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Cognitive Therapy and Research

, Volume 39, Issue 1, pp 81–87 | Cite as

Advancing the Theory and Practice of Metacognitive Therapy: A Commentary on the Special Issue

  • Gerald Matthews
Commentary

Abstract

This commentary evaluates the accomplishments of research on metacognitive therapy (MCT) featured in the Special Issue on this topic. It begins with an overview of key features of MCT and highlights its basis in information-processing theory. A summary of the contributions to the Special Issue demonstrates that contemporary research supports both the theoretical principles and clinical effectiveness of MCT. Several challenges will remain as MCT becomes further established as a therapy of first recourse for a range of emotional disorders. At a theoretical level, more fine-grained understanding of the temporal dynamics of specific attentional processes is needed, as well as investigation of implicit processing. For clinical application, larger scale trials of the effectiveness of MCT in comparison with other therapies are needed. Progress in meeting these challenges is expected as the benefits of MCT become more widely-known.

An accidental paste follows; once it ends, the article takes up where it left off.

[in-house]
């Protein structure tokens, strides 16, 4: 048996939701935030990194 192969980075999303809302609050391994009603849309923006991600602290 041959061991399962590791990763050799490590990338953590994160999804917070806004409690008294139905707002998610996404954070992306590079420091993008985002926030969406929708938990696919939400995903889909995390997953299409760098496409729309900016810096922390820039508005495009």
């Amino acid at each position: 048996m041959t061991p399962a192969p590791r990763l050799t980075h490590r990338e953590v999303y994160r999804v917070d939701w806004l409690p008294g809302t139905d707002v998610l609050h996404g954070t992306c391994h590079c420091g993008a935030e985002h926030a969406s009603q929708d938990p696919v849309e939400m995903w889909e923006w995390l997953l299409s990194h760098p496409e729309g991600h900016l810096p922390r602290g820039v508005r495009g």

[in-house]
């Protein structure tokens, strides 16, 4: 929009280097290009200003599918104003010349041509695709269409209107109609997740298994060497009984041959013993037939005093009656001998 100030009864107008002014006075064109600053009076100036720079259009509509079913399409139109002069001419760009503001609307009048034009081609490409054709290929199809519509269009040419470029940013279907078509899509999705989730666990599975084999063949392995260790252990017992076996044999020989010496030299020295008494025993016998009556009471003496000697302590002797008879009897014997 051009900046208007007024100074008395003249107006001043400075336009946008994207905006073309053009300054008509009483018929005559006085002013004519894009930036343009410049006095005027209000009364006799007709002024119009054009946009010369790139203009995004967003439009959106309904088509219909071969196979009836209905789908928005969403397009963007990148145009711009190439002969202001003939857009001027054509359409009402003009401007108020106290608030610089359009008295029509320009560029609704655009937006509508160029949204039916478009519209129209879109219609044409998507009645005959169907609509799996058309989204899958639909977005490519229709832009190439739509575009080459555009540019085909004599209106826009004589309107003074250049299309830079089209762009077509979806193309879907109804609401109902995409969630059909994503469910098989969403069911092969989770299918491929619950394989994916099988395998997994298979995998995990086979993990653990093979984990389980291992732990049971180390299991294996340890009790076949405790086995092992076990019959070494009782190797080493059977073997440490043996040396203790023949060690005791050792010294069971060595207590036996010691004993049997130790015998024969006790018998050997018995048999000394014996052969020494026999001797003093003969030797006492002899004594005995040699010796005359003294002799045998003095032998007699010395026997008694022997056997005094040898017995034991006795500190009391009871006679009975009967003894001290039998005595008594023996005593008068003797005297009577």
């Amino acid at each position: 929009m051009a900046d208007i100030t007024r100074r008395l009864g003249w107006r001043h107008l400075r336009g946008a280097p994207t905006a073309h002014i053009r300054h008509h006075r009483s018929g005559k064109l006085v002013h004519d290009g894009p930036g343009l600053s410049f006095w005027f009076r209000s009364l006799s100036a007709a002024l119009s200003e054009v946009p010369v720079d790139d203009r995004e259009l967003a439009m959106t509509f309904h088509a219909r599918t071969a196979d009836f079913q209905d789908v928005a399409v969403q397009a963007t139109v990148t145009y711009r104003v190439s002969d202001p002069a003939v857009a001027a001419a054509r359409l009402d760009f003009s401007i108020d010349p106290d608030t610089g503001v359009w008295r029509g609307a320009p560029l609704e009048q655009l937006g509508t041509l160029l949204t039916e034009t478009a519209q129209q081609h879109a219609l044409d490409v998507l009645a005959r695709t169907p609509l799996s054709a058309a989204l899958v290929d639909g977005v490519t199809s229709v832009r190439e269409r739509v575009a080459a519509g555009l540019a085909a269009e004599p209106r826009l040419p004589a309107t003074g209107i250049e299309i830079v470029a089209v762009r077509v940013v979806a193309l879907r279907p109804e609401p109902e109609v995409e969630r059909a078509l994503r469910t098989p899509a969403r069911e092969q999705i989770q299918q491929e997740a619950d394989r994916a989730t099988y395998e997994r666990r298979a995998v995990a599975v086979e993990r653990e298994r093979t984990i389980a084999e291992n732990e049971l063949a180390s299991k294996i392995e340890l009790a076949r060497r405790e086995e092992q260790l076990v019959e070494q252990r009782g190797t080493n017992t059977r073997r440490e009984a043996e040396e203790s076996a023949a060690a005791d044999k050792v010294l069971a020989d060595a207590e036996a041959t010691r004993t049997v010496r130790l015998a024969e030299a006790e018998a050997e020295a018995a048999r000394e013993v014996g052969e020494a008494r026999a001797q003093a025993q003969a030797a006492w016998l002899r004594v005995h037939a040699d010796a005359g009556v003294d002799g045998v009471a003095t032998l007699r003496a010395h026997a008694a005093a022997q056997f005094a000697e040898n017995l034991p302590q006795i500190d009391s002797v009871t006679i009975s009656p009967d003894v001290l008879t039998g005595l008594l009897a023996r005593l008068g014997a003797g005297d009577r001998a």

Keywords

Metacognitive therapy Cognitive-attentional syndrome Anxiety Depression Emotional disorder 

Notes

Conflict of Interest

Gerald Matthews did not receive external financial support for this paper, and has no conflict of interest pertaining to it.

Informed Consent

No human studies were carried out by the author for this paper.

Animal Rights

No animal studies were carried out by the author for this paper.

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Copyright information

© Springer Science+Business Media New York 2015

Authors and Affiliations

  1. 1.Institute for Simulation and TrainingUniversity of Central FloridaOrlandoUSA

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